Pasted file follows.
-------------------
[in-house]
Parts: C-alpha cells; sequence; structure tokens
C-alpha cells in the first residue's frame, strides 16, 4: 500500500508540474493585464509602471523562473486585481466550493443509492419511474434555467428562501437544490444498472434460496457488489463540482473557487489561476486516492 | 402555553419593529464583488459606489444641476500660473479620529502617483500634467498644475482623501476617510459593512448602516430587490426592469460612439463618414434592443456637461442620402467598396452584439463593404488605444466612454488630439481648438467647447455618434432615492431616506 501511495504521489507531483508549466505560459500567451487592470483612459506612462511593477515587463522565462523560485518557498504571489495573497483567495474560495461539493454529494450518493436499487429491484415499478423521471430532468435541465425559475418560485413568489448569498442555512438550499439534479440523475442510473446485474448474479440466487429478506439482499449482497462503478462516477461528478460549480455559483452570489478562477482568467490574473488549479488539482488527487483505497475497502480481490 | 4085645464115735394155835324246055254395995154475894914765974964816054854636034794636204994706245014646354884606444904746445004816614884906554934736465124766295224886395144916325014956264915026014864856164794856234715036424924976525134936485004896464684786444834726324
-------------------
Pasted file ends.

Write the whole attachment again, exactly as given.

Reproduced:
[in-house]
Parts: C-alpha cells; sequence; structure tokens
C-alpha cells in the first residue's frame, strides 16, 4: 500500500508540474493585464509602471523562473486585481466550493443509492419511474434555467428562501437544490444498472434460496457488489463540482473557487489561476486516492 | 402555553419593529464583488459606489444641476500660473479620529502617483500634467498644475482623501476617510459593512448602516430587490426592469460612439463618414434592443456637461442620402467598396452584439463593404488605444466612454488630439481648438467647447455618434432615492431616506 501511495504521489507531483508549466505560459500567451487592470483612459506612462511593477515587463522565462523560485518557498504571489495573497483567495474560495461539493454529494450518493436499487429491484415499478423521471430532468435541465425559475418560485413568489448569498442555512438550499439534479440523475442510473446485474448474479440466487429478506439482499449482497462503478462516477461528478460549480455559483452570489478562477482568467490574473488549479488539482488527487483505497475497502480481490 | 4085645464115735394155835324246055254395995154475894914765974964816054854636034794636204994706245014646354884606444904746445004816614884906554934736465124766295224886395144916325014956264915026014864856164794856234715036424924976525134936485004896464684786444834726324